• How to avoid layout shifts caused by web fonts — We’ve got CLS (Cumulative Layout Shift) now and it’s such an important performance metric that will soon start affecting SEO. And because we have CSS control over font loading via font-display, that means if we set things up such that font loading shifts the page, that’s bad. I like Simon Hearne’s suggestion that we tweak both our custom font and fallback font to match perfectly. I think perfect fallback fonts are one of the best CSS tricks.
  • How to pick a Typeface for User Interface and App Design? — Oliver Schöndorfer makes the case for “functional text” which is everything that isn’t body text (e.g. paragraphs of text) or display text (e.g. headers). “Clarity is key.”

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Some Performance Blog Posts I’ve Bookmarked and Read Lately

  • Back/forward cache — I always assumed browsers just do fancy stuff with the back/forward buttons and us developers had very little control. Philip Walton tells us it’s critical that we understand “what makes pages eligible (and ineligible) for bfcache to maximize their cache-hit rates.” For example, if you use the unload event, the page is instantly disqualified from the cache.
  • Big picture performance analysis using Lighthouse Parade — Lighthouse only tests one page of your site. Lighthouse Parade tests all the URLs of a site, and aggregates the results.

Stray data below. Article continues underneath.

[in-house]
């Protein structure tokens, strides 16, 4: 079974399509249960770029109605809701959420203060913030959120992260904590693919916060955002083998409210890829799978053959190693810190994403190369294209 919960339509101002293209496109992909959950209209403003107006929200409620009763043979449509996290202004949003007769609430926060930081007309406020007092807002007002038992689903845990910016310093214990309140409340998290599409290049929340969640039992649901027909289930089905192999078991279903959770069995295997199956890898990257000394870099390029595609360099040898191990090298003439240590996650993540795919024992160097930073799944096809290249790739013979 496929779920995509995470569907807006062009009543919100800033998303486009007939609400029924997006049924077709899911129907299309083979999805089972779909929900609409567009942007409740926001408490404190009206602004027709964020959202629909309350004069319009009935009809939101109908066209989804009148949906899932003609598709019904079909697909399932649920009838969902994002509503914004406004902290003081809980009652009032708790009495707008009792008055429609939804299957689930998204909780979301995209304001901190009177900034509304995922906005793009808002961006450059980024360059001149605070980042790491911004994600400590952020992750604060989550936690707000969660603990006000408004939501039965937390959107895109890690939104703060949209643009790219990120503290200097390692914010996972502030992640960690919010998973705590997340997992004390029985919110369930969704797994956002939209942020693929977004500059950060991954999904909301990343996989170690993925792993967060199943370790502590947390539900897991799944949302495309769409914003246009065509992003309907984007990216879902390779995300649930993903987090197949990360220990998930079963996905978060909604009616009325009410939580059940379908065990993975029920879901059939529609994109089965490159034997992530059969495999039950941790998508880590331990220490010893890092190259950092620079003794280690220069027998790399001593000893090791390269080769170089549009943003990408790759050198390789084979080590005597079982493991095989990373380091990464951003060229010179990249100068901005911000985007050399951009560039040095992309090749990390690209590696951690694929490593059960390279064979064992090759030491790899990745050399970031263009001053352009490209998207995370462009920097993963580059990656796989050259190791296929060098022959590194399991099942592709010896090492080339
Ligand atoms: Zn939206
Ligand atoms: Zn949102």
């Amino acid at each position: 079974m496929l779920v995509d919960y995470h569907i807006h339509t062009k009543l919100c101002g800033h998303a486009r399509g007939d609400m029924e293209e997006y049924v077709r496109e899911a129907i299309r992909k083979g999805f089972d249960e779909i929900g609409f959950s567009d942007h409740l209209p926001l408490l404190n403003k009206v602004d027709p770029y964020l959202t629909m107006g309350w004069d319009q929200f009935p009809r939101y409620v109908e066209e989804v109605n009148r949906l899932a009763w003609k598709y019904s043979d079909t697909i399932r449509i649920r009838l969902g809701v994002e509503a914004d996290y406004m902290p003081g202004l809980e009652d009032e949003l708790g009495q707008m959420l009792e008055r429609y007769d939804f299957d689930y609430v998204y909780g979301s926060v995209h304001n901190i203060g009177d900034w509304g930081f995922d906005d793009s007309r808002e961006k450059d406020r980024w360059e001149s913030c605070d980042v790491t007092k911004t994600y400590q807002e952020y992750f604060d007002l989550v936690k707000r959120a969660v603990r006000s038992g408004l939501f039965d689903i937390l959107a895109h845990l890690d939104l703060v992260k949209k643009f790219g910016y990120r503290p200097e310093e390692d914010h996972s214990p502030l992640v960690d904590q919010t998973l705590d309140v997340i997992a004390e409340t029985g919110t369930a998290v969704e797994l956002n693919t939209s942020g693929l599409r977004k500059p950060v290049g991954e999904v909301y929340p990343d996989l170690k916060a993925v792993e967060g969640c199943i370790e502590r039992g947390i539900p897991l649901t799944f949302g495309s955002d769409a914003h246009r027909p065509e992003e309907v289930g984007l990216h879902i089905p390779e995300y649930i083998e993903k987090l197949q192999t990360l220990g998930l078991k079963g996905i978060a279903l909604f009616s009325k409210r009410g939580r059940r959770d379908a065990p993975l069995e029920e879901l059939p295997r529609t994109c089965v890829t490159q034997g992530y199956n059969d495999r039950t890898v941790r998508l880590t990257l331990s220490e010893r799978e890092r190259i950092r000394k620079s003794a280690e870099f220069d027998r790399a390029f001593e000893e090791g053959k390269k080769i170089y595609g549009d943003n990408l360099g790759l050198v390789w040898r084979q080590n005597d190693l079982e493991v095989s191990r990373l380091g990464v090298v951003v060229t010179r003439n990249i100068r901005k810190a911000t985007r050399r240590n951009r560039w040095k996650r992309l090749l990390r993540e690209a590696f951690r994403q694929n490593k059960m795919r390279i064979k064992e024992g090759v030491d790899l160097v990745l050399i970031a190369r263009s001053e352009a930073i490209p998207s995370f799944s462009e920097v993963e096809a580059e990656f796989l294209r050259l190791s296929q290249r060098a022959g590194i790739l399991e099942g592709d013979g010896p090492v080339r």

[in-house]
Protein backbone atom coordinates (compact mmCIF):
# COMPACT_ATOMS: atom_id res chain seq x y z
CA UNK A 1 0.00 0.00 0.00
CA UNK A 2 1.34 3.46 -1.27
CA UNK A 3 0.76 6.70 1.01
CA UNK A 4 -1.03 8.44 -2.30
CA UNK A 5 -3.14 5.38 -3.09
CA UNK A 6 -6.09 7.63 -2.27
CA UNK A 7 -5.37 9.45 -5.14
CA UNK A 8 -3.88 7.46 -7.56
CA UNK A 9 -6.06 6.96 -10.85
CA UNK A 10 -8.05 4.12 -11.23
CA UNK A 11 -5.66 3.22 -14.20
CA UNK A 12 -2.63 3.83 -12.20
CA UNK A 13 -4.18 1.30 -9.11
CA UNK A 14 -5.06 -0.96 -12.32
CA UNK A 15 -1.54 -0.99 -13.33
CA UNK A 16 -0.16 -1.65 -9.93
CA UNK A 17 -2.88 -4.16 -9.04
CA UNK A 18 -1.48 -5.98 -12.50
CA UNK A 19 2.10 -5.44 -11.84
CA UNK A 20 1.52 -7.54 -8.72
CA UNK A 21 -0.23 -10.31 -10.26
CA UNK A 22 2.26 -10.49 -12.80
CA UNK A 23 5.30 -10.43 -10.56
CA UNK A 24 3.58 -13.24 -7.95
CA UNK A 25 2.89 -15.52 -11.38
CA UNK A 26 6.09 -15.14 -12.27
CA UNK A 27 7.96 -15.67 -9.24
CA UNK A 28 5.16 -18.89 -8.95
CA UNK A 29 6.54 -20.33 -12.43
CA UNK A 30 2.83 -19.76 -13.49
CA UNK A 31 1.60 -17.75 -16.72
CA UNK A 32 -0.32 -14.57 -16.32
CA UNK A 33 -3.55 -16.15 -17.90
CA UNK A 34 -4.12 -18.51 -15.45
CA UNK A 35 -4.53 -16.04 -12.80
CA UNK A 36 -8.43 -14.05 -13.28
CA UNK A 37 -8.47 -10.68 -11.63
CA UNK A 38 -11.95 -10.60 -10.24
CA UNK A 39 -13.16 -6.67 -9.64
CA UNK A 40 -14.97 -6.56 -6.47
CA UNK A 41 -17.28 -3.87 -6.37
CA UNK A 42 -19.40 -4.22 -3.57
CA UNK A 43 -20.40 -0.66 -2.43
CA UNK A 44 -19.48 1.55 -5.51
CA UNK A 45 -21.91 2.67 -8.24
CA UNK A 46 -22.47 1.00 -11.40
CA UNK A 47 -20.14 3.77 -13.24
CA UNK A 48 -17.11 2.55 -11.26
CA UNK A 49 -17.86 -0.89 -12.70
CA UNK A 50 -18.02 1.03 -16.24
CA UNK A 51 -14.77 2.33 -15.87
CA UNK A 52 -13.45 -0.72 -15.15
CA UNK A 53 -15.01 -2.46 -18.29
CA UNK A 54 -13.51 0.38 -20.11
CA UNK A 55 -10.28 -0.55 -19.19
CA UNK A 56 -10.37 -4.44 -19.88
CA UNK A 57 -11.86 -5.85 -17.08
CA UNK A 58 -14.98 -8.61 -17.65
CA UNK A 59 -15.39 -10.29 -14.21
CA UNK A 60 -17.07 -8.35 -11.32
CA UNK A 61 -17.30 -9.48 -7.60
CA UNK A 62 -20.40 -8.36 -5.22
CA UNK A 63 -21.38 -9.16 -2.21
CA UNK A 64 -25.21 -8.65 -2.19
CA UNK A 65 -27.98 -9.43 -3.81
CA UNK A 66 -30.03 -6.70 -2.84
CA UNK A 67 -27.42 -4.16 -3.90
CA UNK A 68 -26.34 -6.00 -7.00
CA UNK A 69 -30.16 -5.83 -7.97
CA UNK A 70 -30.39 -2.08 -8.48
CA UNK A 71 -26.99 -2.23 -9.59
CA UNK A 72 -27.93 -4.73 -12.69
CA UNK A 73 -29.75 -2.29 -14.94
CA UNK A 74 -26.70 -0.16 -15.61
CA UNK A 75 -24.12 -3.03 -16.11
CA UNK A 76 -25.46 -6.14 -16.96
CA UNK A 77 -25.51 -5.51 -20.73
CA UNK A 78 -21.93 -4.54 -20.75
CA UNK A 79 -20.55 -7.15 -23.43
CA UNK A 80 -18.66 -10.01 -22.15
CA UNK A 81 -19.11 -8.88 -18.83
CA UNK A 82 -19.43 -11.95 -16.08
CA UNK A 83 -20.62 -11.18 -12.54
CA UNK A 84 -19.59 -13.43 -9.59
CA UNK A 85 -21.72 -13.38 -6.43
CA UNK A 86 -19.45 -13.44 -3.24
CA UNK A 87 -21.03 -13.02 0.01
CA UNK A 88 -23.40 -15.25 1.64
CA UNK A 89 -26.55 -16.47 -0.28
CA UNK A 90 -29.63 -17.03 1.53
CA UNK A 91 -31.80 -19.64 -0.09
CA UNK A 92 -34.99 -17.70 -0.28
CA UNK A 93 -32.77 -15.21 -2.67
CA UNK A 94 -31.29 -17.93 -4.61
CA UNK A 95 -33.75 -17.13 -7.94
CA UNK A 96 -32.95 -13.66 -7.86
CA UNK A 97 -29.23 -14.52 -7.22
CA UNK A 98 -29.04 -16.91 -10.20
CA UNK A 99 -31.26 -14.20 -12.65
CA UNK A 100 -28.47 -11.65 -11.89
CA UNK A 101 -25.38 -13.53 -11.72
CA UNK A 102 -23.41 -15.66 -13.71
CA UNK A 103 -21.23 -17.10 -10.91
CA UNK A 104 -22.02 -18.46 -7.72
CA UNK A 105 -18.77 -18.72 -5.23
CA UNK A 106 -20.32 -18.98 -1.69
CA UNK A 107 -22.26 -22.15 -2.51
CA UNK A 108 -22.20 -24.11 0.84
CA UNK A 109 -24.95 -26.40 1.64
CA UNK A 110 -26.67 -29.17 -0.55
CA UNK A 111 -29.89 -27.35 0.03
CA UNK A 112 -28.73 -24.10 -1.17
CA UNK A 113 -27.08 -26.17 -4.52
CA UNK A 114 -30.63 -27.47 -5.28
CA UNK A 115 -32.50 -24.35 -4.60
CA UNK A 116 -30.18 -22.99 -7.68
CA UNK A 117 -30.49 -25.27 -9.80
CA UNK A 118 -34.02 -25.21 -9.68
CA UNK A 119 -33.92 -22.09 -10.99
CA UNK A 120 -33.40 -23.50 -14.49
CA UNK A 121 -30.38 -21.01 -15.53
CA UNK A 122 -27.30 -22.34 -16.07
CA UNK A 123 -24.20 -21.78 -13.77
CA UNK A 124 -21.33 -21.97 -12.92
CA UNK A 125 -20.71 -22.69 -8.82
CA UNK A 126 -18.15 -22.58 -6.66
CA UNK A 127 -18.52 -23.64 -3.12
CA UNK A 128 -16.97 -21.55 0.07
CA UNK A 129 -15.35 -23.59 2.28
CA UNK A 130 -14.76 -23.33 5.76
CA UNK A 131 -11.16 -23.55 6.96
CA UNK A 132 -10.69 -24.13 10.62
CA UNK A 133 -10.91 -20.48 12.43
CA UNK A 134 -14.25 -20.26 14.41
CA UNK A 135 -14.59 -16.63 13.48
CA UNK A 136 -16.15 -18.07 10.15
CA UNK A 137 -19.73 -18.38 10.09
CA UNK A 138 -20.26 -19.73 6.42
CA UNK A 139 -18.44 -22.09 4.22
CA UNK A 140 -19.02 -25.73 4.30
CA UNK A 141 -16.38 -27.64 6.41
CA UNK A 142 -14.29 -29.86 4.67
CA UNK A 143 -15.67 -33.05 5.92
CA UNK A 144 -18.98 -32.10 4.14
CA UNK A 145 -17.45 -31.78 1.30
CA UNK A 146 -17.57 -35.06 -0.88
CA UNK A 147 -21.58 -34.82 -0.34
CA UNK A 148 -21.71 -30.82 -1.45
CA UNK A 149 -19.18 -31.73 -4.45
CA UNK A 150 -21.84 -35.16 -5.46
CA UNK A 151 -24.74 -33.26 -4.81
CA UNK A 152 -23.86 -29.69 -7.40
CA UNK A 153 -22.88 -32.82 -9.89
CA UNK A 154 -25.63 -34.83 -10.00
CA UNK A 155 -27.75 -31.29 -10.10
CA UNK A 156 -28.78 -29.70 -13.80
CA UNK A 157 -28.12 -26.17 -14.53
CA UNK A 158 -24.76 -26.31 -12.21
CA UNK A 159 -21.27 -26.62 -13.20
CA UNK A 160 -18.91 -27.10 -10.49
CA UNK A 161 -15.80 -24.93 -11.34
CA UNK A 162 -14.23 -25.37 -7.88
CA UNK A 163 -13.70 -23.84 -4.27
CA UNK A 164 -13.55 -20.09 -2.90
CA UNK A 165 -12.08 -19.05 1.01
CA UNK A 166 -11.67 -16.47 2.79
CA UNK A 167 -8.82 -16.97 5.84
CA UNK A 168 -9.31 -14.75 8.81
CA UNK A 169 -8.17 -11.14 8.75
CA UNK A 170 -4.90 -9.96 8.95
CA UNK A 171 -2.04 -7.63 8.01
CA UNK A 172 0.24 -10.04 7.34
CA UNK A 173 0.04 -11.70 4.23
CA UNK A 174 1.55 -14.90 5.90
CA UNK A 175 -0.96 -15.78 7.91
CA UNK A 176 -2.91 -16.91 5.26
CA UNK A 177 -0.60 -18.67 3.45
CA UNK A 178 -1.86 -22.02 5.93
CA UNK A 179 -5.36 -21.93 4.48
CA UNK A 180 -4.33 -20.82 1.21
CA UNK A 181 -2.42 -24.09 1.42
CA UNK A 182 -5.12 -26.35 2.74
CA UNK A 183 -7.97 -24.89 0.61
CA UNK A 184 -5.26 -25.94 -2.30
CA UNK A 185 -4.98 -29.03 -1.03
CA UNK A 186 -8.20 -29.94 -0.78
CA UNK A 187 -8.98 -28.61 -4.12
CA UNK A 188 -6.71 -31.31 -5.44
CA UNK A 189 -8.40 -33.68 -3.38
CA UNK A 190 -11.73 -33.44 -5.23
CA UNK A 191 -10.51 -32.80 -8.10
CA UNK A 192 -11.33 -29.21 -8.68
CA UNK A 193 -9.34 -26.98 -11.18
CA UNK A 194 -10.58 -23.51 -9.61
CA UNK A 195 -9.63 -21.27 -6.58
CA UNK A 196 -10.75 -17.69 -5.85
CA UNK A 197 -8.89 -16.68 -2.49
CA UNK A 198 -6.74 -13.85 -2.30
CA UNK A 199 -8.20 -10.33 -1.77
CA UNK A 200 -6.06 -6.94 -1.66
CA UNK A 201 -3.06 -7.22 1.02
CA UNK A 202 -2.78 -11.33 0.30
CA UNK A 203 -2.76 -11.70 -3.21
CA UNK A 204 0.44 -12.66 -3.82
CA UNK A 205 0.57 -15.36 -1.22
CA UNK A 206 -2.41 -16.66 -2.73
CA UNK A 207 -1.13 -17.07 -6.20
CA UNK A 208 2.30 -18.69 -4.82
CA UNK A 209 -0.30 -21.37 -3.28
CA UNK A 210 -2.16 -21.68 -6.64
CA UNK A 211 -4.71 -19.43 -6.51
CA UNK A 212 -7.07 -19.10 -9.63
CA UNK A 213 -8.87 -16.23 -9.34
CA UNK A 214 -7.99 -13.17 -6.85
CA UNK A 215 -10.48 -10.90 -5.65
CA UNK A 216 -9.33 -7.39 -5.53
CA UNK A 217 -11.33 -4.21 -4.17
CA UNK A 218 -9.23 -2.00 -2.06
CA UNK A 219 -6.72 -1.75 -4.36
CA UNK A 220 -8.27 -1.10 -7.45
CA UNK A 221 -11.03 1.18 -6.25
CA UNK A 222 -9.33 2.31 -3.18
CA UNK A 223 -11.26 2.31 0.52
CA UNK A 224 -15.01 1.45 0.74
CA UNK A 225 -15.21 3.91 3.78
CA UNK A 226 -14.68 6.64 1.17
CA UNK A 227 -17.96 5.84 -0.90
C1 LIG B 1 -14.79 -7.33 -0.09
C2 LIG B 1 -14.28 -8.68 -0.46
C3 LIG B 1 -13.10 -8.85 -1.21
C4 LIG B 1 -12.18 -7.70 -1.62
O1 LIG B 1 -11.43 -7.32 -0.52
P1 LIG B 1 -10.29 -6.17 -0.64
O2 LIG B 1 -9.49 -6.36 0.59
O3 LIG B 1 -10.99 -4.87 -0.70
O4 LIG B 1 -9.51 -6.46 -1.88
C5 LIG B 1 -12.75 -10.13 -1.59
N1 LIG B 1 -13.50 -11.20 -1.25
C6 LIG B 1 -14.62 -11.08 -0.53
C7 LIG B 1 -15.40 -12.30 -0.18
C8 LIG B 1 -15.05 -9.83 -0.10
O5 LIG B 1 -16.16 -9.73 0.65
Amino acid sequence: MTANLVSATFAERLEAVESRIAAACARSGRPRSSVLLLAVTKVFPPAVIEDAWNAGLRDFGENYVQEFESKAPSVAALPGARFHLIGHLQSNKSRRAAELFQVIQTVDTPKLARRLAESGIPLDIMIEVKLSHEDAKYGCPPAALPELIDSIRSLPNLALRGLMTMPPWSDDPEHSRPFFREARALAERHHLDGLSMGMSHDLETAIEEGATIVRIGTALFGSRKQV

• Beyond fast with new performance features — Jake Archibald gets into the CSS content-visibility property (and a few other things) and how it can lead to incredible performance boosts (you use it to tell the browser that it’s straight-up OK not to render things). Right this minute, content-visiblity makes me nervous as it has issues with scrollbar jankiness and accessiblity problems. I found it a smidge confusing at first glance, and Tim Kadlec has reservations.
  • Image Decode & Visual Timings — Image performance isn’t only about the size of the image. Different formats take different amounts of time to decode and render. GIF never wins.
  • How to increase CSS-in-JS performance by 175x — The trick, readers, is shipping CSS. You can still use CSS-in-JS as you author, and have the build process create the CSS. They call that “Zero-Runtime” like Linaria.
  • Testing Performance — Kelly Sutton: “The best approach that I have found to preventing performance regressions is to employ qualitative assessments of the code.” Performance is such an unwieldy beast, that only in production will you truly know what happens.
  • Front-End Performance Checklist 2021 — If you’re going to get serious about performance this year, you’d do well to dig into Vitaly’s guide.